Of course with software finding a way into everyday hardware a car failing because of an exception isn't at all unlikely.
So software should try to follow the example set by analog hardware and just keep on working.
For the programmer this is most easy to achieve by having the "keep going" attitude built into the language.
A good example of this is PHP which in development mode signals problems to the programmer with warnings that sound so severe that they surely must cause a runtime error if not fixed. The truth of the matter is that they usually don't and you can set the level that an error causes a PHP program to halt programmatically.
Yes, that's correct you can write instructions that say - the next bit is slightly error prone so just ignore anything that goes wrong.
The idea is that PHP is creating HTML for consumption by a web browser which also follows the "keep going" pattern of work so if the HTML sent is slightly wrong syntactically the page rendering shouldn't crash.
In fact web browsers are a really good example of the "keep going" principle.
They are implemented to swallow a lot of rubbish in a web page and they ignore anything they don't understand. The result is that web browsers are remarkably robust and they don't usually crash because of some HTML they are fed.
However, even if you are stuck working with a language that has a built-in tendency to stop on the slightest error you can do something about it. You can quite simply handle all of the exceptions that are raised - without exception - and stick to the rule that you will never write code that raises an exception.
In this way you keep the show on the road and keep the code running through the processor. If you raise an exception you allow the possibility that some other chunk of software will not handle it and so you are creating a chance that the the whole thing will come to a sudden halt.
Exceptions Not Considered Harmful
Let's get this clear.
I'm not saying exceptions are to be considered harmful - in theory.
In principle exceptions are a way of handling what should happen when things go wrong.
You may wonder why such going wrong things cannot be handling in standard code without having to invent the whole idea of an exception?
The reason you need exceptions is so that you can "unwind" the call stack.
It is often said, and there is some truth in it, that an exception is different from a error condition because it is unexpected. To borrow some well know jargon - and error is a known unknown but an exception is an unknown unknown.
There is more to it than this. The reason that some conditions are best handled using an exception is that that they need to "climb" back up the call stack to be fixed. If function A calls function B, calls function C and something goes wrong in function C then if it can be fixed in function C then its an error condition. If it can't be fixed in function C then the call stack has to be unwound and we have to go back to function B or even A to fix the problem then this is an exception.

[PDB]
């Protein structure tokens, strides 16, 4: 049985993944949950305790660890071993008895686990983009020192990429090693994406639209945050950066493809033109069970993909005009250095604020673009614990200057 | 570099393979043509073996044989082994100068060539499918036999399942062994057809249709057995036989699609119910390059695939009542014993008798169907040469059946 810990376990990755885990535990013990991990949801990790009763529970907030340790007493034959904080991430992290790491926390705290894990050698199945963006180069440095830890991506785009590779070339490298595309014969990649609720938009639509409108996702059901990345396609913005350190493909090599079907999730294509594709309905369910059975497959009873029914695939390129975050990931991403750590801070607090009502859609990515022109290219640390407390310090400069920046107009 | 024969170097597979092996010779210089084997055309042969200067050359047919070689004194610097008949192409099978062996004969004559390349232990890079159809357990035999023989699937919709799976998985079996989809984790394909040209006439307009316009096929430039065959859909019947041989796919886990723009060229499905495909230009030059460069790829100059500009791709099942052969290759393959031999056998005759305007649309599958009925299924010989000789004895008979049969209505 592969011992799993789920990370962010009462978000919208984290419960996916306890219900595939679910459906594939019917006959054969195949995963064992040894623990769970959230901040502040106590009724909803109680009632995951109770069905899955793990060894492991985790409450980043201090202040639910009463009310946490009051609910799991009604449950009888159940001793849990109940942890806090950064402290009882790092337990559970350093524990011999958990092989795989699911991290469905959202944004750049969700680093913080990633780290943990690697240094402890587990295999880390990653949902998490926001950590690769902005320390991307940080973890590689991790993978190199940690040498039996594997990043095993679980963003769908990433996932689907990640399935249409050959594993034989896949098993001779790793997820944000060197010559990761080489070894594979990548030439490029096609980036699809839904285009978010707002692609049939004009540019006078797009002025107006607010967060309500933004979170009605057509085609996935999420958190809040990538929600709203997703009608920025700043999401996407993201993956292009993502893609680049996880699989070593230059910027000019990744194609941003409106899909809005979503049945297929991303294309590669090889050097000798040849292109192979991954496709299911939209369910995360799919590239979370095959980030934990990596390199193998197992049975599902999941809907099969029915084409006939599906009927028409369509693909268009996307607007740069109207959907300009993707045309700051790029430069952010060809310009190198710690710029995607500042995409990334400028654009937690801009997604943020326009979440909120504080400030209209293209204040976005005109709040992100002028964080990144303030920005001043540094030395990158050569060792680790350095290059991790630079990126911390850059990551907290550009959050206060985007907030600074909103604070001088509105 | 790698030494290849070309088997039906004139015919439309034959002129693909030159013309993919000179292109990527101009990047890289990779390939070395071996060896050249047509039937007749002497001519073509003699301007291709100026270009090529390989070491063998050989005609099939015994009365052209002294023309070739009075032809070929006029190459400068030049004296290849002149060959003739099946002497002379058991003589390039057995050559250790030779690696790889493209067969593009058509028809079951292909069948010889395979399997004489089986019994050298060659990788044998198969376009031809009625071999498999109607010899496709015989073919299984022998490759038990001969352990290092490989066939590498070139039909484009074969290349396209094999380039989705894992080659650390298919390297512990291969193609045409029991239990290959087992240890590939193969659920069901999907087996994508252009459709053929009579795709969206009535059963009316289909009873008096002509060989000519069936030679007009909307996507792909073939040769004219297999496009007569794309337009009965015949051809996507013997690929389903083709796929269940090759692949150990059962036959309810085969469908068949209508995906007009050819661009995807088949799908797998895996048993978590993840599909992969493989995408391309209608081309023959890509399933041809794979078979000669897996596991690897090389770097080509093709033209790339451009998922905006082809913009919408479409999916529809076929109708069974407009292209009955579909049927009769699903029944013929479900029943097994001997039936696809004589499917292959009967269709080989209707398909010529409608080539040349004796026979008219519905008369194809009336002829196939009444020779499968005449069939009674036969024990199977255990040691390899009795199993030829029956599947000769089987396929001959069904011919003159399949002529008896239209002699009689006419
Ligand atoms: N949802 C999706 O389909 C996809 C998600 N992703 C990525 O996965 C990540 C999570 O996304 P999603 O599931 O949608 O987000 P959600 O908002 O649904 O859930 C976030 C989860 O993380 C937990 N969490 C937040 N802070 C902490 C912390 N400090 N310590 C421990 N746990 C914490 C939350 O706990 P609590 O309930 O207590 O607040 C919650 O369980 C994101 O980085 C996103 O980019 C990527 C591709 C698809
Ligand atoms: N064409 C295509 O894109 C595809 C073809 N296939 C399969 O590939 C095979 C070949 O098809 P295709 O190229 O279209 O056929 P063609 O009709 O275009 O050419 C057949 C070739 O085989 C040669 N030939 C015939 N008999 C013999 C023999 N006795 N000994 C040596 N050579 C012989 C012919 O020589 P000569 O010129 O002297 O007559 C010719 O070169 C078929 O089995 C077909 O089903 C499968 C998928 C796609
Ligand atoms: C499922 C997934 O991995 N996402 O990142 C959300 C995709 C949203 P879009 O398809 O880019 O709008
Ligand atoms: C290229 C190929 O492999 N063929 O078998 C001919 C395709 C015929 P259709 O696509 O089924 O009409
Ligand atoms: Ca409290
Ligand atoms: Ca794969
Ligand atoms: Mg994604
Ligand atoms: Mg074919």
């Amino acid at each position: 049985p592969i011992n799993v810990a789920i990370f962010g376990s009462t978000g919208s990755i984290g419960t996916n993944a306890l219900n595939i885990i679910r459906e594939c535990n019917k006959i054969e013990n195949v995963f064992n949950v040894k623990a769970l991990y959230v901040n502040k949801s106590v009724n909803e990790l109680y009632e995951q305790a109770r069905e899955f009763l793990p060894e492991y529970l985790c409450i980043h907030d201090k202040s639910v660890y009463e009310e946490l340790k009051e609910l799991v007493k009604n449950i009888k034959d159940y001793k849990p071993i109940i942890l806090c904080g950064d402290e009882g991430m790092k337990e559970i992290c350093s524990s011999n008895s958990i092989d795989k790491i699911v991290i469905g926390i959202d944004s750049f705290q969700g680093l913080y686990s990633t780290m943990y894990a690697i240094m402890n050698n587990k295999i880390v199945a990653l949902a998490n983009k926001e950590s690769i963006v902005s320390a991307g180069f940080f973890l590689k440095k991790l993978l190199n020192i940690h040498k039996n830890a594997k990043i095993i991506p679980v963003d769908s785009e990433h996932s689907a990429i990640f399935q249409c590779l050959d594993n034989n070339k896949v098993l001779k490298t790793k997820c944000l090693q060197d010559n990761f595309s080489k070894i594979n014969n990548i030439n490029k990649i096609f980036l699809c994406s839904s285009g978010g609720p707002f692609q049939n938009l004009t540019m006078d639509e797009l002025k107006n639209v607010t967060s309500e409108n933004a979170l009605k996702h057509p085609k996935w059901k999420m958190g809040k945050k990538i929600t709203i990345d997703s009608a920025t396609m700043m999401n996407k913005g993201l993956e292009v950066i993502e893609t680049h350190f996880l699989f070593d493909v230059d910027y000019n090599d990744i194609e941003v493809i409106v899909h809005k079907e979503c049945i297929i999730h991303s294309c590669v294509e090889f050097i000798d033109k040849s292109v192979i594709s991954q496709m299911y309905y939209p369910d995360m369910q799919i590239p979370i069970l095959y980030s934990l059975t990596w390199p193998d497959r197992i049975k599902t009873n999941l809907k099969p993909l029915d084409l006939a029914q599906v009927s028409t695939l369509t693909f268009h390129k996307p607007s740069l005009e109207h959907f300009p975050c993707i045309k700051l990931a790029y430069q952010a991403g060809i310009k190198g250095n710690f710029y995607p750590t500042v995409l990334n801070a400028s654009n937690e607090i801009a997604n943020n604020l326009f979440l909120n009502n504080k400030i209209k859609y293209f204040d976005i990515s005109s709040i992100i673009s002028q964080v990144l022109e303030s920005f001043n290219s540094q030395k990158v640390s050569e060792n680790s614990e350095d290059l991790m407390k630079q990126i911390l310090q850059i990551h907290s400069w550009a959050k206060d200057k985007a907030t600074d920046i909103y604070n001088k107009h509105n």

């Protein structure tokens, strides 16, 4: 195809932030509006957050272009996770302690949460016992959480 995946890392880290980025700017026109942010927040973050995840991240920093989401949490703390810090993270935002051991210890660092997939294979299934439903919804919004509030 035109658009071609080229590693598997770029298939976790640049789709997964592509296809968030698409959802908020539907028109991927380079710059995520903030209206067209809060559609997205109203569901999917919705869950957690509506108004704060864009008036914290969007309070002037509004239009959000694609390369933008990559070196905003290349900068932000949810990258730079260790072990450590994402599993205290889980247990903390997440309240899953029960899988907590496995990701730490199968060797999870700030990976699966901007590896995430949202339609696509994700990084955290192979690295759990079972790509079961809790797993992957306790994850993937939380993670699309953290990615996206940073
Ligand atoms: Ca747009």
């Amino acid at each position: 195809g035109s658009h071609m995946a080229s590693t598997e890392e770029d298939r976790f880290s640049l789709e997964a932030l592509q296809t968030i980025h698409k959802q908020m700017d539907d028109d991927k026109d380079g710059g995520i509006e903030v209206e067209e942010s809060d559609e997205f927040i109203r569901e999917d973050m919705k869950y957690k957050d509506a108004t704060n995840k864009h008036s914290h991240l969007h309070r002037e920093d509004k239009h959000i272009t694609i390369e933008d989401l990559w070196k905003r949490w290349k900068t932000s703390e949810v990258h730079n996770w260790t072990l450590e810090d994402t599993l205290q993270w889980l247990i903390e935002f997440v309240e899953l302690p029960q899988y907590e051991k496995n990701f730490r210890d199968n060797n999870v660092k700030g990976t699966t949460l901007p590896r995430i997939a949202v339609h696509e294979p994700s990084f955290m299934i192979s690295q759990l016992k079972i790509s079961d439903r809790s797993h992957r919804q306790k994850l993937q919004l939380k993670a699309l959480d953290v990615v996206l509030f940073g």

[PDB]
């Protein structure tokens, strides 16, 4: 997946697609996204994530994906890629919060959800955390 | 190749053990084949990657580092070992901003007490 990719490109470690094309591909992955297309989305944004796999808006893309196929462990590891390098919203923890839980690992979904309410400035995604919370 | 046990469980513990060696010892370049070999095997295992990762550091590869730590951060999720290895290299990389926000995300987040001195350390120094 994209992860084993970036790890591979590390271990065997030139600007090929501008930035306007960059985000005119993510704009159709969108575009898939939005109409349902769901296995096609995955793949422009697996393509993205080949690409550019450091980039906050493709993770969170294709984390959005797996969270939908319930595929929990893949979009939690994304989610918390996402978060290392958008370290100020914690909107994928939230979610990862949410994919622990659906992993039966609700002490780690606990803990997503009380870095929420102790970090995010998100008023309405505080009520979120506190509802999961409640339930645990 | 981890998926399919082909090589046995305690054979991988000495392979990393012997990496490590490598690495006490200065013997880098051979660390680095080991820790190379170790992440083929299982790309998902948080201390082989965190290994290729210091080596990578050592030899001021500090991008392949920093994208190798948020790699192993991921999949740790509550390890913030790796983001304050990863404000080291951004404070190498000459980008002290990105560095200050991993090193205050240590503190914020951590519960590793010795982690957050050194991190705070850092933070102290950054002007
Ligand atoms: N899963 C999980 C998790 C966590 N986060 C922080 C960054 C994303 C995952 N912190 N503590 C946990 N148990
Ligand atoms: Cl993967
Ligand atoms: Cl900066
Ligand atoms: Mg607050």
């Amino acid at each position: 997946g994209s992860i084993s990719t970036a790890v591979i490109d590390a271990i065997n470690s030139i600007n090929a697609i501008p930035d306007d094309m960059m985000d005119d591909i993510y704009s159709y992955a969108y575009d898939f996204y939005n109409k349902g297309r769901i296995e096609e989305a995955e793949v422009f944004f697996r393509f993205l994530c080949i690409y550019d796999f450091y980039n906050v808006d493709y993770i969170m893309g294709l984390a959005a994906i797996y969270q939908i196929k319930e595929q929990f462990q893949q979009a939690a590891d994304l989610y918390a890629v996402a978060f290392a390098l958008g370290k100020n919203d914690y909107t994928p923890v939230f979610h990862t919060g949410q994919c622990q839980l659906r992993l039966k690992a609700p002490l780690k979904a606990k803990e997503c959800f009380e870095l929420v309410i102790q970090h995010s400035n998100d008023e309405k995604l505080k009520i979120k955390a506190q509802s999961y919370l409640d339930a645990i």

Consider for example the dreaded divide by zero error - which isn't a good example of an exception but it is simple. This has been around since the first days of computing and yet we still don't handle it well.
Simple languages expect you to test for the possibility of a divide by zero before you do the divide. For example:
other languages will throw an exception if
cannot be computed because a is zero.
in both cases we have put off the moment when a user sees an error message and the program stops.
What we haven't done is work out what should happen next.
In most cases some part of the program will have to be done again. The fact that we are trying to divide by zero means that some how a got to be zero and it shouldn't be zero. We need to go back and have another go at getting a non-zero value for a.
This is where the real problem lies. Most programs have a forward flow of control. Functions call other functions and these deliver up their results. What usually doesn't happen is that a function says to the function that called it - "let's start again, forget you called me and do it over again". This is a bit like the tail wagging the dog and this is what exceptions are supposed to allow for.
When you call a function you need to prepare for something to go wrong and write an exception handler that tries the task over again.
This is generally very difficult.
The reason is that for a retry to be successful you have to figure out what caused the problem. In this case what caused a to be zero. If a was determined by a function higher up the call stack then there may be no choice but to throw the exception one higher and so on.
This theory is great but in practice it usually doesn't work like this.